White Company

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Funerary Monument to Sir John Hawkwood, fresco on canvas by Paolo Uccello (1436).

The White Company (Italian: Compagnia Bianca del Falco) was a 14th-century English mercenary Company of Adventure (Italian: Compagnia di ventura), led from its arrival in Italy in 1361 to 1363 by the German Albert Sterz and later by the Englishman John Hawkwood. Although the White Company is the name by which it is popularly known, it was initially called the Great Company of English and Germans[1] and would later often be referred to as the English Company (It: Compagnia degli Inglesi, L: Societas Angliciis).

Origins of the name[edit]

No medieval source explains the company's name.[2] The traditional view is that it is a reference to the brightly polished armour of the men-at-arms.[3] However, William Caferro has suggested that it was because the Company originally wore white surcoats.[4] This view might be supported by the fact that mercenaries led by Arnaud de Cervole in France at this time were known as bandes blanches.[5]

Makeup of the company[edit]

Despite it being commonly referred to as the English Company, personnel were drawn from a wide range of nationalities, reflecting the international nature of Italian mercenary warfare in the 14th century, including at various times Germans, Italians and Hungarians but mostly English and French veterans of the Hundred year's war.[6] The numbers of men in the Company varied over the years. In 1361, it is recorded as having 3,500 cavalry and 2,000 infantry. At its lowest ebb in 1388, it had a mere 250 men.[7] The company was organised in lances of three men; a man-at-arms, a squire and a page. Of these, only the man-at-arms and squire were armed.[8] These lances were organised into contingents, each under a corporal, who was often an independent sub-contractor.[6] This structure gave the Company a certain democratic element and it is thought that John Hawkwood first gained command of the Company in 1365 by election.[9] The company contained numbers of infantry, particularly English longbowmen.[10] These could be mounted on horses as were the 600 involved in the Battle of Castagnaro in 1387. In addition to its military structure, the Company had an administrative staff, usually Italian, of chancellors and notaries who managed the legal and contractual aspects of the Company's relationship with its employers, and a treasurer to handle its financial affairs. The White Company's treasurer was an Englishman, William Thornton.[11]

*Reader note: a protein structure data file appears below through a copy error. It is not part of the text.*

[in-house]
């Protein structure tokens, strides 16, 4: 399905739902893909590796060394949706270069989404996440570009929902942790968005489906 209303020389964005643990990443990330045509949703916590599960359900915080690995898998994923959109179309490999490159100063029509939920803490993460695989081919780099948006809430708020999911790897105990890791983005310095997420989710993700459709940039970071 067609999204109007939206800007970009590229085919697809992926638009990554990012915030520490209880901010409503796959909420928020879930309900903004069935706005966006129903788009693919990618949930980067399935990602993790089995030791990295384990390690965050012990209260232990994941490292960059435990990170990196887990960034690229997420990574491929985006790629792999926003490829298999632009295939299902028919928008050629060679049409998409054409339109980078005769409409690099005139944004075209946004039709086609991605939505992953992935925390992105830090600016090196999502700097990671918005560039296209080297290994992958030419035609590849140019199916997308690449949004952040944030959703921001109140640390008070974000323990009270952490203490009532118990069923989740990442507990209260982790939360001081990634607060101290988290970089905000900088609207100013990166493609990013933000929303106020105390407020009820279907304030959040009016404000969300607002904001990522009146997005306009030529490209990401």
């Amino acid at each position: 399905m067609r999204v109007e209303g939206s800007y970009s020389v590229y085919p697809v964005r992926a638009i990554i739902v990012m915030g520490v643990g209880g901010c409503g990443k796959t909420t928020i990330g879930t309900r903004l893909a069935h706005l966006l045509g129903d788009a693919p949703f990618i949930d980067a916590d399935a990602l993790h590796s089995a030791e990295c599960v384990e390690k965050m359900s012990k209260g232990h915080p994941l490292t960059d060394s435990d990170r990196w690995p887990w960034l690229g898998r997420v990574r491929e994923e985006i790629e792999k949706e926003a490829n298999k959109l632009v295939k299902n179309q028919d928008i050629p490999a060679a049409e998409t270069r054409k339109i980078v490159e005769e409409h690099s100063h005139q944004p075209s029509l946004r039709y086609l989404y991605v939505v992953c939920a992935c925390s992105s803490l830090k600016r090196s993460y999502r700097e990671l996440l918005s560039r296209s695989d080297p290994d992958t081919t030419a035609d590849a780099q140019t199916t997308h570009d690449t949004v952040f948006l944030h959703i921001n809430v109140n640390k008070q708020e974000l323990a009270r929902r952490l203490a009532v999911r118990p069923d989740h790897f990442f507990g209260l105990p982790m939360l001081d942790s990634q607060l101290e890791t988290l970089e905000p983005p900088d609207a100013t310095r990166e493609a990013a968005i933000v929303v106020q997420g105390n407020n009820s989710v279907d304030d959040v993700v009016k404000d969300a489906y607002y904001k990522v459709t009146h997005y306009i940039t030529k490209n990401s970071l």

The White Company is credited with introducing to Italy the practice of dismounting men-at-arms in battle,[12] a practice already commonplace in the battles of the Hundred Years' War in France. Contemporary witnesses record that the Company fought dismounted and in close order, advancing with two men-at-arms holding the same lance at a slow pace while shouting loud battle cries. The longbowmen apparently drew up behind.[13][14] This is not to suggest that they abandoned mounted combat altogether. The Battle of Castagnaro was won by a cavalry charge.[15]


The White Company was involved in the following battles[16]

The Company was also involved in a large number of skirmishes, sieges and attacks on towns. Less honourable was their participation in the Massacre at Cesena in 1377, when several thousand civilians were killed.[17]

Popular culture[edit]

The White Company is the title of a novel by Sir Arthur Conan Doyle which is very loosely based on the historical company. Unlike the historical company, the main focus of the action is in Spain and the White Company led by Bertrand de Guesclin to Spain in 1366 was also an inspiration.[18] The book was popular as an adventure novel, its well-chosen title raising the profile of the historical company among a lay readership.[19]

See also[edit]


  1. ^ Caferro, William. John Hawkwood: An English Mercenary in Fourteenth-century Italy. Baltimore: Johns Hopkins University Press, 2006. ISBN 978-0-8018-8323-1 p.46
  2. ^ Caferro (2006), p.47
  3. ^ Mallet, Michael: Mercenaries and their Masters, Bodley Head, London, 1974 ISBN 0-370-10502-8 p. 37
  4. ^ Caferro (2006) p.47
  5. ^ Cooper, Stephen. Sir John Hawkwood: Chivalry and the Art of War. Barnsley: Pen and Sword, 2008. ISBN 978-1-84415-752-5 p.79
  6. ^ a b Caferro (2006), p.66
  7. ^ Cooper (2008), pp.76-7
  8. ^ Caferro (2006), p.88
  9. ^ Mallett (1974), p.39
  10. ^ Caferro (2006) p.75
  11. ^ Caferro (2006) p.67
  12. ^ Mallett (1974), p.37
  13. ^ Caferro (2006), pp48-9
  14. ^ Cooper (2008), pp.76-7
  15. ^ Cooper (2008), pp.137-140
  16. ^ Cooper (2008)
  17. ^ Caferro (2006), pp188-190
  18. ^ Urban, William Medieval Mercenaries, Greenhill Books, 2006, ISBN 978-1-85367-697-0 pp141-3
  19. ^ Urban (2006), pp.138 - 142